Monday, December 18, 2017

News Essentials: 18th December 2017


A brief summary of the essential family law news and cases from the last week:

NEWS
Law Commission to consider the law of surrogacy
The UK law ‘is outdated and unclear and requires comprehensive reform’. Full story: Family Law Week.

MIAMs between July and September down 5% on a year ago
Mediation starts down 14%. Full story: Family Law Week.

Child maintenance consultation launched
Tough new powers to help tackle child maintenance arrears are being proposed in a consultation that launched today (14 December 2017). Full story: Department for Work and Pensions.

Care applications in November 2017
In November 2017, Cafcass received a total of 1,228 care applications. This figure represents a 5% decrease compared with those received in November 2016 but is the second-highest monthly total for a November on record. Full story: Cafcass.

Cafcass private law demand
In November 2017, Cafcass received a total of 3,811 new private law cases. This is a 9% increase compared with those received in November 2016 and is the highest demand for the month of November since 2012. Full story: Cafcass.

Family court statistics quarterly: July to September 2017
Statistics relating to family courts. Full story: Ministry of Justice.

CASES
B and C (Change of Names: Parental Responsibility: Evidence) [2017] EWHC 3250 (Fam) (12 December 2017)
Proceedings concerning 2 children, whose father is believed to be living in Iran.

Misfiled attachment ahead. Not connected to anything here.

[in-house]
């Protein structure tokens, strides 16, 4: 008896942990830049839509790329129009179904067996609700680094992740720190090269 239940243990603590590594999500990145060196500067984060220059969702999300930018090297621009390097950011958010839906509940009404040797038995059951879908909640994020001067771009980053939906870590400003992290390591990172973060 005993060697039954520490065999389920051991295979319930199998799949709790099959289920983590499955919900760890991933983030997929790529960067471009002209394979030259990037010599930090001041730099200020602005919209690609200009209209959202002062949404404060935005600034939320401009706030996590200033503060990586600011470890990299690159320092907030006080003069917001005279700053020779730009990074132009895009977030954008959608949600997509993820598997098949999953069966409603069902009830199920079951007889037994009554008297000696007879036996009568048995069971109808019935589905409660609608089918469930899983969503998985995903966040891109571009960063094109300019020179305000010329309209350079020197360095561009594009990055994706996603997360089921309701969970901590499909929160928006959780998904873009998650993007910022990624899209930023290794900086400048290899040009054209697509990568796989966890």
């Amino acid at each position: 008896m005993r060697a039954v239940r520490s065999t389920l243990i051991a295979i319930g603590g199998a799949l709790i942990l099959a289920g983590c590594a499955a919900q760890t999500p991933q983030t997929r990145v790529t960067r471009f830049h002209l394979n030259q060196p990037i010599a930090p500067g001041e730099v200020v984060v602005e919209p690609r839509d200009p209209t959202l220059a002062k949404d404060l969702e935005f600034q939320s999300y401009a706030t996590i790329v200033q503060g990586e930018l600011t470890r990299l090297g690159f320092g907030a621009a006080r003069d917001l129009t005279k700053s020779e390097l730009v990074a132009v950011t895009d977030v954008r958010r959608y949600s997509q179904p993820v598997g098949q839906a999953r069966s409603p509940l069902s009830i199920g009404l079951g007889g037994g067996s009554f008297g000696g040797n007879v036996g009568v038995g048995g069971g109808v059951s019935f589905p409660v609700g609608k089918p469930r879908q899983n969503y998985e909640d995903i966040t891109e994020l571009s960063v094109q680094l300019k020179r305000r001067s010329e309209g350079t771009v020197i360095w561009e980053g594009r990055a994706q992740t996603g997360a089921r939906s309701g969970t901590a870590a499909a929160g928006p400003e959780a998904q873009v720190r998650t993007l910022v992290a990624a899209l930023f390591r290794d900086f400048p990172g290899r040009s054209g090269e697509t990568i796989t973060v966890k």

Application by mother, who fears father may attempt to remove the children to Iran, for leave to change their names and restrict father's parental responsibility. Full report: Bailii.

HC v FW [2017] EWHC 3162 (Fam) (29 November 2017)
Financial remedies claim by wife, in which the issues included her capacity to litigate and the wealth of the couple was pre-acquired and/or inherited by the husband. Full report: Bailii.

W - C (Children) [2017] EWCA Civ 250 (28 February 2017)
Appeal by guardian against order authorising local authority to place child for adoption, as against long-term fostering. Appeal allowed. Full report: Bailii.

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For more news, see here.

For more cases, see here.

To subscribe to the Family Lore Focus free weekly Newsletter (which includes links to all of the week's top family law news stories, cases, articles and blog posts), go here.

Friday, December 15, 2017

Covering the bases


My posts this week on Marilyn Stowe’s Family Law & Divorce Blog covered many of the bases of family law, including finances, children, domestic abuse and legal aid:

Just within bounds: global maintenance orders and child support - The High Court case AB v CD (Jurisdiction Global Maintenance Orders).

The reality of domestic abuse - A picture of life on the ‘front line’.

Inequality of arms in a post-legal aid world - Welcome to family law in the 21st century.

Is equal parenting time the next big thing from America? - Possibly...

Have a good weekend.

Monday, December 11, 2017

News Essentials: 11th December 2017


A brief summary of the essential family law news and cases from the last week:

NEWS
Law Soc publishes behavioural research of consumers choosing divorce services
Price comparison particularly difficult in respect of family law disputes. Full story: Family Law Week.

Select Committee examines proposed HFEA order to remedy discrimination against single parents
Call for submissions on the Human Fertilisation and Embryology Act 2008 (Remedial Order) 2018. Full story: Family Law Week.

Concern over adopter numbers as figures show ‘no continued decline’ in adoptions
Adoption decisions and placement orders have stabilised since landmark court judgements caused a slump, the Adoption Leadership Board has said. Full story: Community Care.

Financial Remedies Courts should lead to ‘greater predictability’